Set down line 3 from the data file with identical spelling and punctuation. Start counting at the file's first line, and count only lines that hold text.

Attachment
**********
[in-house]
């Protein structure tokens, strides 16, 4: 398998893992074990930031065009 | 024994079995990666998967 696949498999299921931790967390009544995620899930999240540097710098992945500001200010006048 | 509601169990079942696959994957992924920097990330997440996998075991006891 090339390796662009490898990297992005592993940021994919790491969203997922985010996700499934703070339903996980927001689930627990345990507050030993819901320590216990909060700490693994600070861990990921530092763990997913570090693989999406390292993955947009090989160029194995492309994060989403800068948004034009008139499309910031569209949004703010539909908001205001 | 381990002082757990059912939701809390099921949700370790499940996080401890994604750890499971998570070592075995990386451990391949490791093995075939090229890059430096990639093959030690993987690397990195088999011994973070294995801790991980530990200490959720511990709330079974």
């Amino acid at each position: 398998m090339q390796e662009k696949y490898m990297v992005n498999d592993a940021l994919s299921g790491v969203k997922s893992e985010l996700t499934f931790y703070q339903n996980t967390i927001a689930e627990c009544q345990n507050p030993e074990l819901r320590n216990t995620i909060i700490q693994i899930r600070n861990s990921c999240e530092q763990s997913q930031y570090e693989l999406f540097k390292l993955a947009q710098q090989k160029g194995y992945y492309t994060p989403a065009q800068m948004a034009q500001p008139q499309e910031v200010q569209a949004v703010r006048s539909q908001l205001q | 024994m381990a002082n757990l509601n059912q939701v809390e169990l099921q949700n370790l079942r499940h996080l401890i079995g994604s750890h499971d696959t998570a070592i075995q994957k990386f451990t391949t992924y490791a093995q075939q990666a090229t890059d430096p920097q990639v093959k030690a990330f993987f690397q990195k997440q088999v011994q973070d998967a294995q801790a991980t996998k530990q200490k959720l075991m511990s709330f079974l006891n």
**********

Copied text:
């Amino acid at each position: 398998m090339q390796e662009k696949y490898m990297v992005n498999d592993a940021l994919s299921g790491v969203k997922s893992e985010l996700t499934f931790y703070q339903n996980t967390i927001a689930e627990c009544q345990n507050p030993e074990l819901r320590n216990t995620i909060i700490q693994i899930r600070n861990s990921c999240e530092q763990s997913q930031y570090e693989l999406f540097k390292l993955a947009q710098q090989k160029g194995y992945y492309t994060p989403a065009q800068m948004a034009q500001p008139q499309e910031v200010q569209a949004v703010r006048s539909q908001l205001q | 024994m381990a002082n757990l509601n059912q939701v809390e169990l099921q949700n370790l079942r499940h996080l401890i079995g994604s750890h499971d696959t998570a070592i075995q994957k990386f451990t391949t992924y490791a093995q075939q990666a090229t890059d430096p920097q990639v093959k030690a990330f993987f690397q990195k997440q088999v011994q973070d998967a294995q801790a991980t996998k530990q200490k959720l075991m511990s709330f079974l006891n």